TE Dan Arnold believes individual focus can help Cardinals offense
There’s a chance in the next 12 games for the Arizona Cardinals offense to meet expectations. Of course, the Cardinals hope that comes much sooner than later.
Count tight end Dan Arnold as a player who believes Arizona can meet that high bar after two promising wins were followed by a pair of dull losses to losing teams. To do so, he thinks taking individual accountability can help players do more for their teammates.
The tight end gave a blunt assessment Tuesday when asked why things haven’t gone swimmingly of late. Why has the Cardinals’ high energy offense seemed anything but?
“I think one of the things that is keeping us away from that is some of it has to do with focus throughout the week in practice,” he said. “I think that’s something all of us know — we’ve addressed.
“It’s one of those things where it’s not easy and some people are just going to have to have a gut check, myself included. I’m playing a lot more than I have in the past. It’s easy to get distracted sometimes. You have to keep pushing through.”
Arnold entered 2020 with quite the hype. He was clearly in the mix to take on a larger role after finishing the final three games of 2019 with two touchdown catches and 102 yards for Arizona after being acquired off the waiver wire.
His production hasn’t wavered too much, as he’s caught nine balls for 97 yards so far this season. But Arnold is owning that he’s far from perfect.
Against the Carolina Panthers in a 31-21 loss, he and fellow tight end Darrell Daniels struggled at times with run blocking.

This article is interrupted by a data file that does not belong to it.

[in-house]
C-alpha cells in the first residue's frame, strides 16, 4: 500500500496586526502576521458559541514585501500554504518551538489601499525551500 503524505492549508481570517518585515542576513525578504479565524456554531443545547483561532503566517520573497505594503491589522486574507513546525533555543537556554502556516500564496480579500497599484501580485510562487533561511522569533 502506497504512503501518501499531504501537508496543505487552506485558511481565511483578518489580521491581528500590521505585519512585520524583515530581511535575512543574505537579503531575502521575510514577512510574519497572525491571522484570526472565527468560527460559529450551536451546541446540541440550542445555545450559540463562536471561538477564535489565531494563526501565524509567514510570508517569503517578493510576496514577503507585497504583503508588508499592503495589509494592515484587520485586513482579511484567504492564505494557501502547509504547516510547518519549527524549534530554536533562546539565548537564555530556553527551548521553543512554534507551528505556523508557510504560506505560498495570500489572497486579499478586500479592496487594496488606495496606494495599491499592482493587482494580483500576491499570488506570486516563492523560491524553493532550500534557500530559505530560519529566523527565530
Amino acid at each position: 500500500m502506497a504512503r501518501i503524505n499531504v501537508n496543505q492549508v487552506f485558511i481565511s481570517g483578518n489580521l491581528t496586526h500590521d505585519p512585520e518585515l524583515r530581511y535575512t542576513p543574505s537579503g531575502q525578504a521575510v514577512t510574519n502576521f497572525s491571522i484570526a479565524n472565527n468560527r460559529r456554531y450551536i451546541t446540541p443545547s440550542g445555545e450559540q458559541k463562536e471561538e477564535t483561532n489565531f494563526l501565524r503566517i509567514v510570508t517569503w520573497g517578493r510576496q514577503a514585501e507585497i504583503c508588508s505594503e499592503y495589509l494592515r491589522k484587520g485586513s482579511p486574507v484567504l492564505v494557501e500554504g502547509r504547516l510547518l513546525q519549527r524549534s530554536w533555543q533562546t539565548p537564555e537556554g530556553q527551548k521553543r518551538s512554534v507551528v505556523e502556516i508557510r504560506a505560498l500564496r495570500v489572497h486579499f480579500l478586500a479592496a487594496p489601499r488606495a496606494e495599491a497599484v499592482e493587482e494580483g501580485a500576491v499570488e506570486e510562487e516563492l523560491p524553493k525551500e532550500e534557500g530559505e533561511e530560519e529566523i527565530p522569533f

Arnold, upon taking on his biggest role as an NFL player, has mentally attempted to stay even-keeled during games. The 25-year-old said Tuesday that the team has missed veteran tight end Maxx Williams, and the two youngsters have to improve.
“I think there’s still so much left in the tank for me,” Arnold said. “Like I said, it really just comes down on focusing on different looks you’re going to get and understanding the game more deeply. I think once I’ve kind of figured out what I’m capable of and know how to use my body and what I need to do in the run game, I think I can really start to progress.”
And Arnold is relatively young. He played collegiately at UW-Platteville. With the New Orleans Saints and then the Cardinals, he has played in one fewer combined games than second-year quarterback Kyler Murray’s 20 despite this being Arnold’s fourth NFL season.
Arnold said communication with the offensive line and even between he and Daniels can improve. That goes in concert with knowing defensive looks and how to attack them with blocks.
At least he and Daniels have gotten lots of experience in a 2-2 start with more opportunities for learning to come.
Williams, who has been out since Week 1, is expected to remain sidelined until around the Week 8 bye, and the Cardinals have used 12 personnel at the second-highest rate (30%) in the NFL.
“Me and Darrell are pretty young players who don’t have a ton of experience and I think we’ve done a good job so far, but there’s so much growth that needs to happen,” Arnold said.
“We’ve had these hiccups, we’ve had these learning and teaching moments throughout these past four games … I think it’s really going to help us be successful in the next coming games. As much as it sucks, I think it was something we really did need.”
The same can probably be said for the rest of the Cardinals offense.